Date of Final Oral Examination (Defense)
Type of Culminating Activity
Master of Science in Mechanical Engineering
Mechanical and Biomechanical Engineering
Peter Müllner, Ph.D.
Anthony Paris, Ph.D.
Mahmood Mamivand, Ph.D.
Joe Guarino, Ph.D.
The J-integral is used to develop an alternative double cantilever beam (DCB) test method for the Mode I fracture toughness suitable for both small and large displacements. The current focus is the experimental determination of the Mode I interlaminar fracture toughness of composite materials, but the method is generally applicable to other similar tests and material systems, such as to the Mode I fracture toughness of adhesives. A series of five identical specimens are tested to compare the linear-elastic fracture mechanics method recommended by ASTM, which makes use of linear beam theory with root rotation, large displacement, and end block corrections, with the new nonlinear-elastic and elastic-plastic fracture mechanics method, which does not require these corrections. Experimental results show excellent agreement between the two methods over a series of five tests of primarily linear-elastic DCB specimens subjected to moderate to large displacements as defined in the ASTM standard. Furthermore, an agreement is found between the results of the derivations for the two methods being compared, whereby the large displacement equation for JIc presented in this work is identical to the equation given by J. G. Williams (1987) and which he found to be the true value of GIc. It is the true value of GIc that the large displacement and root rotation correction factors were intended to approximate, and the test method presented here allows for direct measurement of its parameters and evaluation. This method has the added benefit that specimens can be primarily linear-elastic or nonlinear-elastic at the crack tip and may extend to those that are elastic-plastic at the crack tip.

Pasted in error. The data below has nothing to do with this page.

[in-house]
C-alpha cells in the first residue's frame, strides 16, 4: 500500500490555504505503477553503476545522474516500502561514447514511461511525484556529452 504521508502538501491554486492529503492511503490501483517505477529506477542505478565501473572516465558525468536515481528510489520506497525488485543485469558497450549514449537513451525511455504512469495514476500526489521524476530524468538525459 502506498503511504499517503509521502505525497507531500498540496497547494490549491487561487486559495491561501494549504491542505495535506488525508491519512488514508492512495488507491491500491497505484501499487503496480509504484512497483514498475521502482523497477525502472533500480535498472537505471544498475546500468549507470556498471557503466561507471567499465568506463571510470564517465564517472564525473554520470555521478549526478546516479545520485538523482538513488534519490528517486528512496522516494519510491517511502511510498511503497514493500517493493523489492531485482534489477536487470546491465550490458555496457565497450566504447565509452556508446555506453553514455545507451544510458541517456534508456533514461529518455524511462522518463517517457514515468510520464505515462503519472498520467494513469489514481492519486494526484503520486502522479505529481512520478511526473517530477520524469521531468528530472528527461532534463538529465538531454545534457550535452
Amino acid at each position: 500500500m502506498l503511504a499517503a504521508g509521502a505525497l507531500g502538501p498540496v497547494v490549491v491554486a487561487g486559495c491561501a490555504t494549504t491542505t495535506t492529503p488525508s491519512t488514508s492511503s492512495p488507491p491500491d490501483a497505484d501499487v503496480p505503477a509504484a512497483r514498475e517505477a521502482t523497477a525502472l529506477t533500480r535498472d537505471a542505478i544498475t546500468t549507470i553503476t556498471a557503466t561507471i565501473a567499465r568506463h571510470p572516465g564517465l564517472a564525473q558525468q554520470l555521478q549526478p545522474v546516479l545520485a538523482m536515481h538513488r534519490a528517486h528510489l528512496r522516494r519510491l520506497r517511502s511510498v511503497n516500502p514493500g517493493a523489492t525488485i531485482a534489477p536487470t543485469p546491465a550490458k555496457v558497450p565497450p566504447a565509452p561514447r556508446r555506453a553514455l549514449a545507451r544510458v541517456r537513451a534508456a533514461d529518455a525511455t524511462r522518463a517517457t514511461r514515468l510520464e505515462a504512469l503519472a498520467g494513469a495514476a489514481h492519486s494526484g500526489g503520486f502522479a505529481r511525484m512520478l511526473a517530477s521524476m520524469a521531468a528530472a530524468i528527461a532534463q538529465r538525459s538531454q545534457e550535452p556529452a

Gunderson, Joshua, "Large Displacement J-Integral Double Cantilever Beam (DCB) Test Method for Mode I Fracture Toughness" (2020). Boise State University Theses and Dissertations. 1769.